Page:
Zimbabwe is engulfed by an atmosphere of uncertainty with reports that President Robert Mugabe and his family are under house arrest.
This follows the deployment of the military to the streets, in front of government offices, courts and parliament. The army, however, insists Mugabe and his family are safe.
Earlier on Wednesday, South African President Jacob Zuma, weighed in, noting with great concern the unfolding political situation in Zimbabwe, calling for calm and restraint.
Marco Machona, Founder of the African Democrats says he salutes the army despite what Zuma has said.
Machona believes what is happening in the neighbouring country is a 'safe coup', allowing Mugabe ample time to negotiate his family's safety and possibly plan his way out.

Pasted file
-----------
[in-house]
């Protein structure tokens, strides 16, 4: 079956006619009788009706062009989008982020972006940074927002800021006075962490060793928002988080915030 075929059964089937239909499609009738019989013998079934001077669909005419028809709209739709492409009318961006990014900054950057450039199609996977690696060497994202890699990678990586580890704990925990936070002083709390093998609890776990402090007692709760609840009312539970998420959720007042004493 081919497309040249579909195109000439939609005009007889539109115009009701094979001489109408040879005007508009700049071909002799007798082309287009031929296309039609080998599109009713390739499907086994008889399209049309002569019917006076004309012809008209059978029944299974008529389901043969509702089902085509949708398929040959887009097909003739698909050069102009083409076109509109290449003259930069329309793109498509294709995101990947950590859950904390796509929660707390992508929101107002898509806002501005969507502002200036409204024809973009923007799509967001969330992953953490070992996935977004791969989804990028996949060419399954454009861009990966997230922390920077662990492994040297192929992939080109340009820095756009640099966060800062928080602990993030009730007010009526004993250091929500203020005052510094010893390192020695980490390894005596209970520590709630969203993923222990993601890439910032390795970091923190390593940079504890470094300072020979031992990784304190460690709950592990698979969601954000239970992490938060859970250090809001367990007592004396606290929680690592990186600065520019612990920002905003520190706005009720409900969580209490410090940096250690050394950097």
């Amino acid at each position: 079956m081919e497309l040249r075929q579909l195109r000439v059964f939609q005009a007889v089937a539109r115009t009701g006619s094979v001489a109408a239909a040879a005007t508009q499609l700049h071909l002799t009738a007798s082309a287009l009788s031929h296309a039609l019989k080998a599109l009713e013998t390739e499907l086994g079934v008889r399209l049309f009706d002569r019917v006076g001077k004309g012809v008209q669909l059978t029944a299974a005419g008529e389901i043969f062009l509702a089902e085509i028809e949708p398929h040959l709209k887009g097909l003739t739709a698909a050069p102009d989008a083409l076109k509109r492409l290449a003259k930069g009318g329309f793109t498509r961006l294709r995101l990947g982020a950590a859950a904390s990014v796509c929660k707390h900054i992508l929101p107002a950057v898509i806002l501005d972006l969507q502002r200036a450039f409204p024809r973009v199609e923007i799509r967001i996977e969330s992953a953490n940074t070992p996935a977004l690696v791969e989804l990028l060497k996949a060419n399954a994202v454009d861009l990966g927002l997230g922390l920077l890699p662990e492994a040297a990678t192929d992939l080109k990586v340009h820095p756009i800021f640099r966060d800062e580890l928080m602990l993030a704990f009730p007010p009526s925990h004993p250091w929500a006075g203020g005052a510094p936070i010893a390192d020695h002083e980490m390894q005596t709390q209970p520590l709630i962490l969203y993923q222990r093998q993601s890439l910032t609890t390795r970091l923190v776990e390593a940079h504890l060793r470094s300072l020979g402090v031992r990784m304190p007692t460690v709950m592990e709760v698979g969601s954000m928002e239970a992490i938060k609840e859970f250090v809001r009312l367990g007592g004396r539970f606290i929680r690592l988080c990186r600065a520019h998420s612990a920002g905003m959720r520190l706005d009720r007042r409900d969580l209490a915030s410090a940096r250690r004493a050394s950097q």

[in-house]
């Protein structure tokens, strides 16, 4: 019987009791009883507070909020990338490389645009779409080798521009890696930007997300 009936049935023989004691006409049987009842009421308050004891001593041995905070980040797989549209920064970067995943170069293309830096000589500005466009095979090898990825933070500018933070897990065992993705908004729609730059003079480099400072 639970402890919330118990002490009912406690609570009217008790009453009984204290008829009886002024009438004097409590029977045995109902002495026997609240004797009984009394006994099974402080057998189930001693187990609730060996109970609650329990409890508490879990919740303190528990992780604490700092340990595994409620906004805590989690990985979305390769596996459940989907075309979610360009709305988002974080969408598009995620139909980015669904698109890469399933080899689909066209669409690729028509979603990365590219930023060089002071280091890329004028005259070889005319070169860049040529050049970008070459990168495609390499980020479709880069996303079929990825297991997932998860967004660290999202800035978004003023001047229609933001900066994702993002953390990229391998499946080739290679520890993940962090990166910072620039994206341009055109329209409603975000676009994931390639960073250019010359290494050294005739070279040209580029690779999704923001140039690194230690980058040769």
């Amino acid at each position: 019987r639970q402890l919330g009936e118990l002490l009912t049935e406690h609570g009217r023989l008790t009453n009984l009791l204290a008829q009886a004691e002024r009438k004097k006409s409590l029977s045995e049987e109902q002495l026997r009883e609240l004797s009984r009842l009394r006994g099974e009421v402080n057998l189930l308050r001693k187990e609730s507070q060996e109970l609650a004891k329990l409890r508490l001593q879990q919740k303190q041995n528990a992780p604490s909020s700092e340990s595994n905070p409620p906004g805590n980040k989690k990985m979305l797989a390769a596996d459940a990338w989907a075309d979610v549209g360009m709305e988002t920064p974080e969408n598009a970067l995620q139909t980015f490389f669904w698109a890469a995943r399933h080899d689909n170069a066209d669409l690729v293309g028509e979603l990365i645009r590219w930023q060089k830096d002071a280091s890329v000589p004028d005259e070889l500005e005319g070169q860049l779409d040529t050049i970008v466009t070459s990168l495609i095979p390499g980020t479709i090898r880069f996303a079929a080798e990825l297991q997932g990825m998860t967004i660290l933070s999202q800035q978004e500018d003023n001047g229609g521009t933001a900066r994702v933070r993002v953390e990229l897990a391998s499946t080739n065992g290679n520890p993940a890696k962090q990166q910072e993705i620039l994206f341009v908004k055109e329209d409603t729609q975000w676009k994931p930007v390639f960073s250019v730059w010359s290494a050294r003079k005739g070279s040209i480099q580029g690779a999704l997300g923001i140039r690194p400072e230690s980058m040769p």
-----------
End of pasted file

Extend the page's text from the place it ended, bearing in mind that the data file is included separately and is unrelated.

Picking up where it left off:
I have a love and hate relationship with the army, as this is the same army that has kept the dictator in power for a long time.— Marco Machona, Founder of the African Democrats
The army should not impose another Mugabe on Zimbabweans.— Marco Machona, Founder of the African Democrats
The army should protect Zimbabweans at large, allow democratic processes to take place and allow free and fair credible elections to take place.— Marco Machona, Founder of the African Democrats
Joy Mabenge of the Crisis in Zim Coalition, explains that there is no other term to label the events in Zimbabwe other than a military coup because the army has taken over the national broadcaster, the airport, and streets of Harare.
As we speak, the head of sitting government is no longer in charge and in control of government affairs.— Joy Mabenge, Regional Coordinator at Crisis in Zim Coalition
Mabenge goes on to say an immediate return to civilian and constitutional order is what's needed.
He says South Africa's role, as things stand, is to step in and facilitate dialogue as soon as possible.
Take a listen to the analysis of the current events unfolding in Zimbabwe: